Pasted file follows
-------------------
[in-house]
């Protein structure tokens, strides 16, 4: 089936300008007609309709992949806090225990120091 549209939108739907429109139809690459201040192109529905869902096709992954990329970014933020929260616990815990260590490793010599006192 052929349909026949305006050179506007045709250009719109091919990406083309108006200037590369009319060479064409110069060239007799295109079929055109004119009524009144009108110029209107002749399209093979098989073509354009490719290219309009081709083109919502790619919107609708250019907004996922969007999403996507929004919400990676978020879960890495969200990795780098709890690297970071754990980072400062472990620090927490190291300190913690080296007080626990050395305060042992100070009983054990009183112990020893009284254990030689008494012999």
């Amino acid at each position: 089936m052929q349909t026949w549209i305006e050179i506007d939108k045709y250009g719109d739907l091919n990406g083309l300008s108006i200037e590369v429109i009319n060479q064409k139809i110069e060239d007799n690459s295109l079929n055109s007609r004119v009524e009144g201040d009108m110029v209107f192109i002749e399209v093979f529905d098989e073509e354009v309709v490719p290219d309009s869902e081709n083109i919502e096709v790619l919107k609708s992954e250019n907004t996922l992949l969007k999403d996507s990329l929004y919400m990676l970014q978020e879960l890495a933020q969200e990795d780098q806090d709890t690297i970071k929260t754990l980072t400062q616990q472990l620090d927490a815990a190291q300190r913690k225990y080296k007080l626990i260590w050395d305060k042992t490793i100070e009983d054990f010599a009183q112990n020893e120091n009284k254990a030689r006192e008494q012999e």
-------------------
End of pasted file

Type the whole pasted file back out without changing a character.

[in-house]
């Protein structure tokens, strides 16, 4: 089936300008007609309709992949806090225990120091 549209939108739907429109139809690459201040192109529905869902096709992954990329970014933020929260616990815990260590490793010599006192 052929349909026949305006050179506007045709250009719109091919990406083309108006200037590369009319060479064409110069060239007799295109079929055109004119009524009144009108110029209107002749399209093979098989073509354009490719290219309009081709083109919502790619919107609708250019907004996922969007999403996507929004919400990676978020879960890495969200990795780098709890690297970071754990980072400062472990620090927490190291300190913690080296007080626990050395305060042992100070009983054990009183112990020893009284254990030689008494012999």
């Amino acid at each position: 089936m052929q349909t026949w549209i305006e050179i506007d939108k045709y250009g719109d739907l091919n990406g083309l300008s108006i200037e590369v429109i009319n060479q064409k139809i110069e060239d007799n690459s295109l079929n055109s007609r004119v009524e009144g201040d009108m110029v209107f192109i002749e399209v093979f529905d098989e073509e354009v309709v490719p290219d309009s869902e081709n083109i919502e096709v790619l919107k609708s992954e250019n907004t996922l992949l969007k999403d996507s990329l929004y919400m990676l970014q978020e879960l890495a933020q969200e990795d780098q806090d709890t690297i970071k929260t754990l980072t400062q616990q472990l620090d927490a815990a190291q300190r913690k225990y080296k007080l626990i260590w050395d305060k042992t490793i100070e009983d054990f010599a009183q112990n020893e120091n009284k254990a030689r006192e008494q012999e």